When Promising Young Woman begins, a cover of the song “It’s Raining Men” plays in the background as Cassie (Carey Mulligan) walks in broad daylight covered in blood. That song perfectly illustrates how it’s practically hunting season for Cassie who’s ready to combat the male species and will emasculate any strange man that she crosses paths with.
After a terrible incident happened in her college years, forcing her to drop out, Cassie has been on a downward spiral with the film following her pursuit of justice over what happened. It also follows Cassie finding peace within herself, resulting in the film being less high octane than the trailer may suggest. While it is a thrilling genre bender, Promising Young Woman still features an introspective and melancholic tone that contradicts what the instrumental violin cover of “Toxic” from the preview may make the film appear to be.
The picture also offers a blend of tragedy, dark humor, and horror that becomes reflected in its central performance. Anyone who has seen her work in films like An Education, Wildlife, and Shame knows that Carey Mulligan is capable of immense range. However, the role of Cassie is unlike anything she’s previously done. A vengeful anti-heroine with a sly smirk used to either mask her sinister agenda or signal a need to start anew.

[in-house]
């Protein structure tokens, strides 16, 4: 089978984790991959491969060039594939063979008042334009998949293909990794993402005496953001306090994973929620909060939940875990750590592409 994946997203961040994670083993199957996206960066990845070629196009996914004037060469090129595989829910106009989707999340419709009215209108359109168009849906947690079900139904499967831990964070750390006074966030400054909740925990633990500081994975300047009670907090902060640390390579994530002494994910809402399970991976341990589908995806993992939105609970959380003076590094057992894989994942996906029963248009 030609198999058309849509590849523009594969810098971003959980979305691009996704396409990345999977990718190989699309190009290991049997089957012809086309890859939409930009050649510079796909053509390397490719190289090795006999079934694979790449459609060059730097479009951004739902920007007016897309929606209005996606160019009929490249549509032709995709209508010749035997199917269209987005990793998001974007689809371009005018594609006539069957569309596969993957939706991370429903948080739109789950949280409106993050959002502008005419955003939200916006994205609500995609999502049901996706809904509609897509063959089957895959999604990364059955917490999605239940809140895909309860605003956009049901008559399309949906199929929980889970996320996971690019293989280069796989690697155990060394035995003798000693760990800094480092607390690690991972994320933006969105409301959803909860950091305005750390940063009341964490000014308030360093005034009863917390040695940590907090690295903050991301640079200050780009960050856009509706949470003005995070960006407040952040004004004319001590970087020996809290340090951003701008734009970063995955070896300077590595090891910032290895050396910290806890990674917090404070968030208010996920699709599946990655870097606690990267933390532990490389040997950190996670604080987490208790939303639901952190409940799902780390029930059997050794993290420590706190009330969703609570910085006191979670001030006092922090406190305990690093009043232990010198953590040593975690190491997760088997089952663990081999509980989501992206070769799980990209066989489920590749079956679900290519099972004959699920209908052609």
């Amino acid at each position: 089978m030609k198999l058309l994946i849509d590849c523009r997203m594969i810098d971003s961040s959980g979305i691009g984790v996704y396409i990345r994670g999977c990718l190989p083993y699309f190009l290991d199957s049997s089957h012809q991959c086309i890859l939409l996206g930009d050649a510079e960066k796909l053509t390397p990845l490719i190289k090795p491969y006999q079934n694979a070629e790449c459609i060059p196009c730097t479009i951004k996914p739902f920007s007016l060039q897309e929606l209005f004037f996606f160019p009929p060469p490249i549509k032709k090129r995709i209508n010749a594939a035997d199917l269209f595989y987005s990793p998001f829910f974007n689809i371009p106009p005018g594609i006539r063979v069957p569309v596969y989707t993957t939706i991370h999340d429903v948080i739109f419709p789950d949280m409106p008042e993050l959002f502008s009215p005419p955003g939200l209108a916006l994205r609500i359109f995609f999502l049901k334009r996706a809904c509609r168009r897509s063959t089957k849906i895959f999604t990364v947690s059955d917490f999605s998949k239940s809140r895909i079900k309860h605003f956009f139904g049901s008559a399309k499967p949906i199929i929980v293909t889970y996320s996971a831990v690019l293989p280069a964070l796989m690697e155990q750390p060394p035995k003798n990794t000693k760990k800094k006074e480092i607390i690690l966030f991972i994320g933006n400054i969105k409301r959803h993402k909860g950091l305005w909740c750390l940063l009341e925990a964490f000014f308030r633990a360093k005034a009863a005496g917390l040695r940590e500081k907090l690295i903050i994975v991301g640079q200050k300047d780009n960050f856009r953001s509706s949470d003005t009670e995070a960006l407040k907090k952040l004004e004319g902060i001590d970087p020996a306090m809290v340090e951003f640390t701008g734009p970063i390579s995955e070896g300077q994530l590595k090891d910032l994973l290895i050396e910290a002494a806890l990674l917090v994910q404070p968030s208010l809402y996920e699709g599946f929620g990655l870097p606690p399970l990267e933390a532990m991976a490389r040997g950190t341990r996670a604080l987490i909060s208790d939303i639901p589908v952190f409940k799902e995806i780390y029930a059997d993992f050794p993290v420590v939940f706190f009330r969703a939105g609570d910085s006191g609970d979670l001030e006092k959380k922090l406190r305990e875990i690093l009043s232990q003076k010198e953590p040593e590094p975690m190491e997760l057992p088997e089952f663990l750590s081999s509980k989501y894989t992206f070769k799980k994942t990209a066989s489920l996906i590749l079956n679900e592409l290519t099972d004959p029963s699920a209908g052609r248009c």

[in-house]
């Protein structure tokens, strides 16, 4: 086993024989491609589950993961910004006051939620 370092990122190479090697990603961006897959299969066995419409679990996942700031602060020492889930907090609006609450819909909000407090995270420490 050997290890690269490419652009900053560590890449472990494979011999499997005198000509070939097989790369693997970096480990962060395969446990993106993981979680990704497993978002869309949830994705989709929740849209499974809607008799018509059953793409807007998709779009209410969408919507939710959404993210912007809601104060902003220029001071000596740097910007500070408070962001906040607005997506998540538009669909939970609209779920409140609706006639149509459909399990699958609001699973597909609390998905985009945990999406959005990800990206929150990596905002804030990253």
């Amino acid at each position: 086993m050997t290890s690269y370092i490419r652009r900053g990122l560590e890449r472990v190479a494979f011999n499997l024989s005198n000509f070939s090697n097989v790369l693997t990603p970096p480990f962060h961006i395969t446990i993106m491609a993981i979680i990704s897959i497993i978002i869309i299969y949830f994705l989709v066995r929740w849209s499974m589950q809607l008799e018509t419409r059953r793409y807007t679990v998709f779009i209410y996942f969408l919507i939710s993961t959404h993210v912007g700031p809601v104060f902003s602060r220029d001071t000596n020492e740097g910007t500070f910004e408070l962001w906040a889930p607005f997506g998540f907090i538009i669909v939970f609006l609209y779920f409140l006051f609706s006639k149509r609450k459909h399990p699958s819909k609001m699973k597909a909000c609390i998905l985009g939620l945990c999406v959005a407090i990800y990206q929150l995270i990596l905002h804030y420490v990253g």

Additionally, while the film may be a Mulligan showcase, she’s still surrounded by an exemplary supporting cast. Bo Burnham is terrific as Ryan, an eventual love interest for Cassie who may be her chance at a happier life. Meanwhile, Laverne Cox offers comic relief as Gail, the manager at a coffee shop Cassie works in. From genuine supporting players like Allison Brie and Jennifer Coolidge to one-scene wonders such as Molly Shannon, every actor brings their A-game.
With every character that Cassie interacts with on her pursuit of justice, the film attempts to cover every layer of the issue of sexual misconduct. From the “he said/she said” argument to the “she asked for it” copout, Cassie gets hit with almost every reason that people get away with such deviant behavior which only fuels her ongoing descent. Even if Promising Young Woman doesn’t say anything new regarding the aforementioned sexual assault issue, it still does an expert job at keeping the conversation going.
It also features the structure of a comic book film with our main heroine living out her normal life during the day and going into avenger mode at night as she stalks a series of self-proclaimed “nice guys” who try taking advantage of her. But under its thrilling comic book avenger guise is a profound drama about the struggle to heal after a cataclysmic event. Promising Young Woman is indeed a promising debut from writer/director Emerald Fennell and features its leading lady in near career-best form.